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The Daily Tar Heel

"Our Country's Good" tackles too many themes

ktc's "Our Country's Good" 

Saturday at 8 p.m. 


Timberlake Wertenbaker’s 1988 metadrama about a British officer’s attempt to stage a play in an Australian penal colony is packed with story lines. Unfortunately, they are overwritten, underdeveloped and only sometimes engaging.

Kenan Theatre Company's “Our Country’s Good,” based on a true story recounted in the journals of British naval officers, follows a production of George Farquhar’s “The Recruiting Officer” that was staged by a group of convicts under the direction of Officer Ralph Clark, played by Byron Frazelle. Despite opposition from many colonial officials, Clark embarks on a social experiment to see if theater might have a more rehabilitating effect on the convicts than the threat of hanging. During the rehearsal process, he faces extreme difficulties and comes to empathize with the prisoners’s plight, eventually falling in love with his leading lady, Mary, played by Rachael Tuton.

The first act is bogged down by an unnecessary amount of historical and character details that add little to the play’s development, and prolonged highbrow Q&A scenes that felt more like staged sociopolitical essays than naturalistic dialogue. Narrative progress and scene transitions are not particularly fluid, and the slow pacing is further hindered by the onstage costume changes necessitated by character doubling. The pace only picks up once the convicts start exploring the world of the play in the final scene of act one, and the characters become more relatable in act two.

Wertenbaker’s script is crowded with themes about the nature of justice, sex as power and commodity, class and culture, the founding of Australia as a prison, the redemptive power of love, and the civilizing effects of theatre. This may sound like a lot for one play to take on — and it is. So many themes are addressed that the show at times becomes frustratingly didactic while failing to fully address any one issue. This is most evident in the inclusion of an unnamed aboriginal figure — played majestically by Caroline Strange — who curiously watches the plot unfold, which seems almost a grafted-on, superficial attempt to address the colony’s impact on the Australian natives.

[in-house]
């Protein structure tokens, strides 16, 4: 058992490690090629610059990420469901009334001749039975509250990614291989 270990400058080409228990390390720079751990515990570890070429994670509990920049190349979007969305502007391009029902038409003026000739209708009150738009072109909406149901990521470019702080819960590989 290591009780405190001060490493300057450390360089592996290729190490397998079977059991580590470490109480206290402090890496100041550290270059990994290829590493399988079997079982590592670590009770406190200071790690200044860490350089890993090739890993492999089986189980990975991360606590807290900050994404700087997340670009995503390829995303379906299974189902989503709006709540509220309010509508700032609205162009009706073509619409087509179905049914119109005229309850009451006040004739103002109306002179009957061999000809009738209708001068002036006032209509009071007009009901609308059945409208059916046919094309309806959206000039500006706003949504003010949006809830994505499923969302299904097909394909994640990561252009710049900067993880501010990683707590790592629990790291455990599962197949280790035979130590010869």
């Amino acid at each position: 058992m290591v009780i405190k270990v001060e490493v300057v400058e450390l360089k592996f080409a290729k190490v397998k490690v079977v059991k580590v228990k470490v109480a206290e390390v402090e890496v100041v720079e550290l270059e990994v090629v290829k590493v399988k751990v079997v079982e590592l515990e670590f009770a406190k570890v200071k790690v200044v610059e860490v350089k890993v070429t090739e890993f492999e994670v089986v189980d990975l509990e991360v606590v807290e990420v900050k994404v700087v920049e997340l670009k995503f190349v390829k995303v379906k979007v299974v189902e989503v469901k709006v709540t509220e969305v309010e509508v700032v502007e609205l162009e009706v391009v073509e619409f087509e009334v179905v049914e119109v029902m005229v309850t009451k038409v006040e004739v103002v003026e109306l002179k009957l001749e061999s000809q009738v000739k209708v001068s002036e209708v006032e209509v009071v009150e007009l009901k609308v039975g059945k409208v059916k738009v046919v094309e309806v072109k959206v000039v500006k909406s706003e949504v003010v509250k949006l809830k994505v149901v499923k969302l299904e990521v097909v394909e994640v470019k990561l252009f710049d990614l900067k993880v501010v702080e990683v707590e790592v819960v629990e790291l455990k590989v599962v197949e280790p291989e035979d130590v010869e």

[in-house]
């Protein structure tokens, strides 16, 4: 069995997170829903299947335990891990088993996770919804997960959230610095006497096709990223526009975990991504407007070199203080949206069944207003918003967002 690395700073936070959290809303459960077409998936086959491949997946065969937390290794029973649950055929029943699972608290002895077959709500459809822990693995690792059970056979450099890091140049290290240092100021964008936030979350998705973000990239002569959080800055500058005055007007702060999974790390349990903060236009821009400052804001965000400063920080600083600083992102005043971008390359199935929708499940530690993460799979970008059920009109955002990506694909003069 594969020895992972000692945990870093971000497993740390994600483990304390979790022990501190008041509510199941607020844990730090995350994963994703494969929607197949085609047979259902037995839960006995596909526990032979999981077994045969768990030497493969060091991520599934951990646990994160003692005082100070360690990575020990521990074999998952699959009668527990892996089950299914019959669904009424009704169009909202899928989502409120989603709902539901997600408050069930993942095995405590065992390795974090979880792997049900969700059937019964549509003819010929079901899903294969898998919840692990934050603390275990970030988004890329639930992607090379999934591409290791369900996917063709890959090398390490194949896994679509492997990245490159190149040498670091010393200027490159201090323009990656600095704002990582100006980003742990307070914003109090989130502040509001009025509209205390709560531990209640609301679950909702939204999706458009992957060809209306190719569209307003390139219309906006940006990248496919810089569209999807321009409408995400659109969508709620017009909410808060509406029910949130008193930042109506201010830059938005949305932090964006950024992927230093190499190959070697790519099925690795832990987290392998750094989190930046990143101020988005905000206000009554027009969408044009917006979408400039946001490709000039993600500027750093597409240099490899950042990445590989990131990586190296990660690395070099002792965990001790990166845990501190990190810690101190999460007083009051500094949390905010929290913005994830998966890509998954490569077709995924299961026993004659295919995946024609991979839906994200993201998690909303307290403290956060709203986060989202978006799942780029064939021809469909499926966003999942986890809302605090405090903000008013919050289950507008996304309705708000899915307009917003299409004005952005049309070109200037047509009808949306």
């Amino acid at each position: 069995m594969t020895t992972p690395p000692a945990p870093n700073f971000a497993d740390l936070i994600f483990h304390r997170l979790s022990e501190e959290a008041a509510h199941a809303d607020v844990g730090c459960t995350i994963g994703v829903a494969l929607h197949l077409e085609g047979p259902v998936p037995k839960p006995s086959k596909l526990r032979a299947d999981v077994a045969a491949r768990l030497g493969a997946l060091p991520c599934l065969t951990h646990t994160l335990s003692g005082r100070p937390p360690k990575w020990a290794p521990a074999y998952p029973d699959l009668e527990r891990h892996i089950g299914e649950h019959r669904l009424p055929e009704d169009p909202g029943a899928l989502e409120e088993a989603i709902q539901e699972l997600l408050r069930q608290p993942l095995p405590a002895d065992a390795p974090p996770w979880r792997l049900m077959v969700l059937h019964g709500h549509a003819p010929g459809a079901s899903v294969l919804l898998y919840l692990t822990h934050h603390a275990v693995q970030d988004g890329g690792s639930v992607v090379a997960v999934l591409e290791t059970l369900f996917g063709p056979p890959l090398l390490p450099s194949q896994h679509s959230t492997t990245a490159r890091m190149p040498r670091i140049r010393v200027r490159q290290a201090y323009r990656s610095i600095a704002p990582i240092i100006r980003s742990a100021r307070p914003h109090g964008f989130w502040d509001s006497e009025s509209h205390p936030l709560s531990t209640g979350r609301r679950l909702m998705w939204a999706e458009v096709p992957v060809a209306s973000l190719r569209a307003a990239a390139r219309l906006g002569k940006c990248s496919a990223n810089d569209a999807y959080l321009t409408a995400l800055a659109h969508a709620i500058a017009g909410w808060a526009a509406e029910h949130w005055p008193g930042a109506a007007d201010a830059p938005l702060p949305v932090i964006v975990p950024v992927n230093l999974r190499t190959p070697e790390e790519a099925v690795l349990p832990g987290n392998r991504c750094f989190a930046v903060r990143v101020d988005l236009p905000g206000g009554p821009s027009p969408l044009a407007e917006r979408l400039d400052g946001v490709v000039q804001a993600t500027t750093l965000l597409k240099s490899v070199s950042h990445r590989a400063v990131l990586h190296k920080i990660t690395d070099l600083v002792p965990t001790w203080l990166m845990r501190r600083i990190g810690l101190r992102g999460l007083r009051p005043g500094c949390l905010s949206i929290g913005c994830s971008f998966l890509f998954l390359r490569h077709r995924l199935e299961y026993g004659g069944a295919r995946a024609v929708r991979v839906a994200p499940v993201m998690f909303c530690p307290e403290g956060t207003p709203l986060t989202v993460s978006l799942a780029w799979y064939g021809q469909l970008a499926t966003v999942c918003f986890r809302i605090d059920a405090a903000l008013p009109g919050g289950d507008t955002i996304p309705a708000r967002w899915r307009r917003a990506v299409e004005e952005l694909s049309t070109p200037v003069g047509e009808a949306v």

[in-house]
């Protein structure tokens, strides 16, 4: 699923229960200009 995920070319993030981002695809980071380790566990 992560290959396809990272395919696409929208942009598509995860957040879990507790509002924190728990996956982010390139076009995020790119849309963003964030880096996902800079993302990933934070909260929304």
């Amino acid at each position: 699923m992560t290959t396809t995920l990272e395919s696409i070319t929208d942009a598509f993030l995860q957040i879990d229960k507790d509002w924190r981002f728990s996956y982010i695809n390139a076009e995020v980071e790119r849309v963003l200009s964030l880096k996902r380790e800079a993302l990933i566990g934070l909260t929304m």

The same problem of overreaching applies to the multitude of characters depicted. The 13-person cast, while admirably strong in their main roles, is spread a little thin between the 22 named roles covered between them. A number of actors seem to be fighting an uphill battle against their assigned dialects — which, while based in authenticity, are not easily intelligible — and are at times unable to back the poetic language with appropriate emotional intensity. It is difficult to empathize with characters because the play jumps from subplot to subplot so rapidly that relationships and chemistry between them are not adequately established.

Despite these difficulties, there are some brilliant performances. Angel Giddens’s portrayal of the sadistic Major Ross is properly terrifying, and Noah Lieberman’s interpretation of her sidekick, Captain Campbell, offers some much-needed comedic relief. Tuton plays the smart, shy character of Mary with graceful timidity, and Peter Vance brings a refreshing touch of dry humor as her admirer, Wisehammer. Abigail Coryell’s devastatingly lovely and gritty portrayal of Liz Morden is a highlight of the production, as is Allen Tedder’s mastery of the demanding dual-roles of haunted Midshipman Harry Brewer and flamboyant pickpocket-turned-actor Robert Sideway.

Though the cohesively stunning set, costume, lighting and sound design all help to create credible stage worlds, the impact of the piece is blunted by unsteady dialects, slow pacing and a convoluted narrative structure.

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